Zimmer on Bridgewater: ‘This is his team now’
Resilience has become rookie quarterback Teddy Bridgewater's greatest asset. In his 10th start Sunday, Bridgewater posted the fourth victory in which he has led the Vikings from behind in the fourth quarter or overtime. His 87-yard touchdown pass...
Resilience has become rookie quarterback Teddy Bridgewater’s greatest asset.
In his 10th start Sunday, Bridgewater posted the fourth victory in which he has led the Vikings from behind in the fourth quarter or overtime. His 87-yard touchdown pass to Jarius Wright beat the Jets 30-24 in overtime at TCF Bank Stadium.
“I just saw the (defensive) look and got us into the right play,” said Bridgewater, who is 5-5 as a starter.
The actual throw was nothing to speak of. Bridgewater simply turned and threw a receiver screen pass down the line of scrimmage. But Bridgewater’s recognition of an all-out blitz and the alert check into a backup play is what impressed Jets coach Rex Ryan.
“That was my call on the third down,” Ryan said. “Just trying to get off the field on a coverage zero (blitz). (Bridgewater) hadn’t hit anything against it all day.”
But that’s Bridgewater. He doesn’t carry the bad plays with him throughout the game. He cuts them loose, which is a great trait to have as a rookie.
Physically, Bridgewater took some hard hits but stood firm while posting a 117.7 passer rating with 309 yards, two touchdowns and an interception on a Hail Mary at the end of the first half.
“He is a tough kid now, a tough kid,” Vikings coach Mike Zimmer said. “He got racked a couple of times today and hung in there. He made a lot of great decisions and then he made some great throws.
“The thing the veterans really respect and appreciate about Teddy is the way he prepares, the way he studies, the way he cares about his job, and I think the way he loves playing this game. He practices to be perfect in the games as well.”
Before Sunday’s game, Ryan was 8-1 as a head coach against rookie quarterbacks. The only other rookie quarterback to beat Ryan was Russell Wilson in 2012.
“I think when Teddy decides to be the leader of this football team ... this franchise is Teddy’s,” Zimmer said. “I know that was a good headline for you. That’s what he needs to do; he needs to take it over. This is his team now.”
In his fourth start of the season and his career, linebacker Gerald Hodges set the franchise record for fastest defensive score when he returned an interception 27 yards for a touchdown just 12 seconds into the win over the Jets.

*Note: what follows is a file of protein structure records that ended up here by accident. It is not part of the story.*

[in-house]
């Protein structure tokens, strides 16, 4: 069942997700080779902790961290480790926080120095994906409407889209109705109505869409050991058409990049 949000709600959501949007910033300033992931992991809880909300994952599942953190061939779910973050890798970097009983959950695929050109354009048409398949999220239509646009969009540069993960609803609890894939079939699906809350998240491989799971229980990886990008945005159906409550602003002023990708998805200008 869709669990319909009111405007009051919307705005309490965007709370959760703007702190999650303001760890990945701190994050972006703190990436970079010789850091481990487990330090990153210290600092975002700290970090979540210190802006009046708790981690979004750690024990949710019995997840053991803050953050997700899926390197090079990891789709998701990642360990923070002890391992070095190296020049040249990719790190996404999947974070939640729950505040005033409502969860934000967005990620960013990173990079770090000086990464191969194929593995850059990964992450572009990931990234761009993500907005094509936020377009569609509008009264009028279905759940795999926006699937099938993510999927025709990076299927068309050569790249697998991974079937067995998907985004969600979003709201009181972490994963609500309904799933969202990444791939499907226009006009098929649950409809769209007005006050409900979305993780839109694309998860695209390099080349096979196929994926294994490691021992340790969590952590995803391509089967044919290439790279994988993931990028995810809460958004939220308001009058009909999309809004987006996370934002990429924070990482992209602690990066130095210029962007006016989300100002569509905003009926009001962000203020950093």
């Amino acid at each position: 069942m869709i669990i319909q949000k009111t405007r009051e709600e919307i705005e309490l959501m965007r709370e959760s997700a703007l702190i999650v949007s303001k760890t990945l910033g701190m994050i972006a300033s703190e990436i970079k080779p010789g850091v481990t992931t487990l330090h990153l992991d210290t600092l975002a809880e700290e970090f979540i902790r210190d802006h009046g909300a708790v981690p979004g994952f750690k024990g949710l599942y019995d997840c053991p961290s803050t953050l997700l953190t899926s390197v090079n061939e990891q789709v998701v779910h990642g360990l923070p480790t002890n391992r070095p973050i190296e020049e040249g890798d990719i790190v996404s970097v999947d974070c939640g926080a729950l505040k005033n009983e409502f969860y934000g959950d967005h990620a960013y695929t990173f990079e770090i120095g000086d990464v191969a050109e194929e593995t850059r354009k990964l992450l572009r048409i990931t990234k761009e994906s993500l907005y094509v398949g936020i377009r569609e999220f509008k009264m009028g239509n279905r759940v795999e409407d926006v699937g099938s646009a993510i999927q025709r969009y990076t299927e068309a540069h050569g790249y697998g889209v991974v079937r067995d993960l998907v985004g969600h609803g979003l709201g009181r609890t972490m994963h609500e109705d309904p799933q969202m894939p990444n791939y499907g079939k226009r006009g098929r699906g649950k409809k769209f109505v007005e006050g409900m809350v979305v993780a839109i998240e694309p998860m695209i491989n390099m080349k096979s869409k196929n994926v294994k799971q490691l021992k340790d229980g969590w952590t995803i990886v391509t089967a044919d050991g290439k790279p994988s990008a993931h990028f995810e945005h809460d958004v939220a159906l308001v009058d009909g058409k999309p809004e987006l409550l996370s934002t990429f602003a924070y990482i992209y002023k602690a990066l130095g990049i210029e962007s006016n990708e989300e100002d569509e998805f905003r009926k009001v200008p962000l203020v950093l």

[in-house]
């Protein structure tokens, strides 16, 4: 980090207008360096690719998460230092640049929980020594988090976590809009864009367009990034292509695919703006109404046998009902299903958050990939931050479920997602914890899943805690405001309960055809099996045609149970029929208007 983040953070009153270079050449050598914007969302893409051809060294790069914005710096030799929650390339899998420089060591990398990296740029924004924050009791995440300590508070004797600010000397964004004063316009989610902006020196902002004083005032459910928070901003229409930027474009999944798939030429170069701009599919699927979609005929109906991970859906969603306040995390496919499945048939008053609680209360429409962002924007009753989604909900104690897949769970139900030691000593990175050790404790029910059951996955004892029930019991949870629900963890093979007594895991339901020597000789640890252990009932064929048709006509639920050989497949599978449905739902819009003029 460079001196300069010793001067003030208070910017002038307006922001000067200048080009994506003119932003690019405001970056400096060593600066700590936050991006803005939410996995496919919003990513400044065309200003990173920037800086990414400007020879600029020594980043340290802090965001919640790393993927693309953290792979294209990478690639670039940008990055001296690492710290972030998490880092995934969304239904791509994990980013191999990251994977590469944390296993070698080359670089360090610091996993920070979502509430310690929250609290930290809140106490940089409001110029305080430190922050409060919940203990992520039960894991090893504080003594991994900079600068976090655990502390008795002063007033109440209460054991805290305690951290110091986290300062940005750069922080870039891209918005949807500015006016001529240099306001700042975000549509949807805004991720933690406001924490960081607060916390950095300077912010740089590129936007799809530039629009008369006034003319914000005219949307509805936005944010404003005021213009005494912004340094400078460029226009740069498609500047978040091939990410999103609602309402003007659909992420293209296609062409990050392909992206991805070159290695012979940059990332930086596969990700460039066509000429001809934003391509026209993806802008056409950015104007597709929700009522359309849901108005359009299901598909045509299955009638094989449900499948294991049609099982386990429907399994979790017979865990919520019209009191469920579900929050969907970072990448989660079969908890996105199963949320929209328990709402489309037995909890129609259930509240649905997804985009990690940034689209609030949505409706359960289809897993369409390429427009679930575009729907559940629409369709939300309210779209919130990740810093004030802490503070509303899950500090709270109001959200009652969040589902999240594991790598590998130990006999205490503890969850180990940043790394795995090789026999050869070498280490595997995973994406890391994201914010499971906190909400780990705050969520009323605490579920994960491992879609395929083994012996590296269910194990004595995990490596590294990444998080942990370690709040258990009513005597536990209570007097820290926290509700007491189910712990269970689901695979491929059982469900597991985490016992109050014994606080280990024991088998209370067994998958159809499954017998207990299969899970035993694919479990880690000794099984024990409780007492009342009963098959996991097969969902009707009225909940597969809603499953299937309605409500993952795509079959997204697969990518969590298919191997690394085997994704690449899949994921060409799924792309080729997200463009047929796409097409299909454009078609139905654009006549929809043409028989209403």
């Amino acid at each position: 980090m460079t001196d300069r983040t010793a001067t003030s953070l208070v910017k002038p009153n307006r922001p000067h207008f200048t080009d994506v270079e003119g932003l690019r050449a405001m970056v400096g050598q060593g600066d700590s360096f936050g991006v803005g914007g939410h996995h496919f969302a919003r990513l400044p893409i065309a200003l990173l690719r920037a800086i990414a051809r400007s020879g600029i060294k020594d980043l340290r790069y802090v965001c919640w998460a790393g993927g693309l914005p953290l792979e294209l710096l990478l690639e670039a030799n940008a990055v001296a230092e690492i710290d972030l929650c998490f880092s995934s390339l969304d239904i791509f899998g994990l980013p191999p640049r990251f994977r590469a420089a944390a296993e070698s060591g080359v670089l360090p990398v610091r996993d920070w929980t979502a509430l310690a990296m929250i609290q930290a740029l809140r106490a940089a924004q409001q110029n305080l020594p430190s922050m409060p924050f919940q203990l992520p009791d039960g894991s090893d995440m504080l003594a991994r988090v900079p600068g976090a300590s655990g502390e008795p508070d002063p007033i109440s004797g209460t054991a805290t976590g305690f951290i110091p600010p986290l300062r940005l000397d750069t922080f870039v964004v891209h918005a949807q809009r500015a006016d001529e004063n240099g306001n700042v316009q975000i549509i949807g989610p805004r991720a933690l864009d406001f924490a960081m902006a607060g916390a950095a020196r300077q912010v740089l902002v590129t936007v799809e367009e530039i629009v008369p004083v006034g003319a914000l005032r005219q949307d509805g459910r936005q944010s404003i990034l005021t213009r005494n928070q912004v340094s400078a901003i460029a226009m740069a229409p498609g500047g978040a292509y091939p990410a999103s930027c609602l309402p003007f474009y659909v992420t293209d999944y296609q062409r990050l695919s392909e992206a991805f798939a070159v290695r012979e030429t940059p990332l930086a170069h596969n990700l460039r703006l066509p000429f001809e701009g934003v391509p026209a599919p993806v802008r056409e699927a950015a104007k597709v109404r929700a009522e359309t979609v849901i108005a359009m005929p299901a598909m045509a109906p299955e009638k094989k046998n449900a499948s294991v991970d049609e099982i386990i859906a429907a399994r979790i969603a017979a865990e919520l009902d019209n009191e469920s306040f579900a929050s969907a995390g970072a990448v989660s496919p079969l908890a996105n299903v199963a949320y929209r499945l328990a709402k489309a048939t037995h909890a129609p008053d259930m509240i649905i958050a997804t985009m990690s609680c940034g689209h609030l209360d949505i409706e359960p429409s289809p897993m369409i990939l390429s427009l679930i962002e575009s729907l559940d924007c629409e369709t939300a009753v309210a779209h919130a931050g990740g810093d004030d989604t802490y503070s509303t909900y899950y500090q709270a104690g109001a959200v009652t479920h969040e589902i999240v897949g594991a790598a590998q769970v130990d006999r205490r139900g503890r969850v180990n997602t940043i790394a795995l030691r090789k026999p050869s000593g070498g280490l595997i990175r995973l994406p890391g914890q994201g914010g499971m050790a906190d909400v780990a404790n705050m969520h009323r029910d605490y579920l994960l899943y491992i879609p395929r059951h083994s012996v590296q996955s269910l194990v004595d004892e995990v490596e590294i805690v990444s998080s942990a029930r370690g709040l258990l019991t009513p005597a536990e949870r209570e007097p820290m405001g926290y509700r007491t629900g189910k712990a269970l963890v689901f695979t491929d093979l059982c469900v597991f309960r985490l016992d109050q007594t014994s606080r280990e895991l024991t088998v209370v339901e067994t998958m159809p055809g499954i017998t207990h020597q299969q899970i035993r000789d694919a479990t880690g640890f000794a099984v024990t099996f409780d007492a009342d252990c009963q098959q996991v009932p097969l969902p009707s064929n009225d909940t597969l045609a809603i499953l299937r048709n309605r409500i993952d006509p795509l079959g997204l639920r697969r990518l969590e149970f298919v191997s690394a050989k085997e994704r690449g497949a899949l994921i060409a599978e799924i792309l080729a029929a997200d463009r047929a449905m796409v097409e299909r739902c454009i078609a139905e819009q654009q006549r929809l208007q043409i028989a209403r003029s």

“Best play of my life,” Hodges said of the touchdown that tied a Percy Harvin’s kickoff return in 2012 as the fastest score of any kind in team history.
With Anthony Barr, the team’s leading tackler through 12 games, inactive because of a knee injury, Hodges got the start. His first three starts came when Chad Greenway was injured earlier this season.
“I’m not sure I could have done this last year,” Hodges said. “Last year, I don’t think my head was in it like it should have been. Not like it is this year.”
Two tight ends to the right side of the offense tipped Hodges off that a slant pass to Percy Harvin was coming to the left side. Hodges moved to his right, leaped high into the air, snagged the ball with his left hand, came down, spun to his right and ran to the right sideline for the score.
“We see the formations so many times in practice that come game time, we already know what’s coming,” Hodges said. “You see the formation and you go set yourself up to try and make the play.”
Left tackle Matt Kalil’s struggles continued Sunday when he gave up a sack for a safety and was flagged for an unsportsmanlike conduct penalty on a PAT.
The latter had coach Mike Zimmer more upset than the former. The ensuing kickoff came from the 20-yard line. Percy Harvin returned it 47 yards to the Vikings’ 35-yard line, setting up an easy field goal drive.
“It’s just one of those things where I was the last guy to retaliate, so I got the flag,” Kalil said. “No. 58 (Jason Babin) kept driving me after the play was over. I kind of gave him a shove to get him off me. Then I think one of their players grabbed my shoulder. I kind of gave him a shove and the official saw me.
“I like to play smart. It’s not the kind of penalty I like to commit. But it’s football. Emotions fly sometimes.”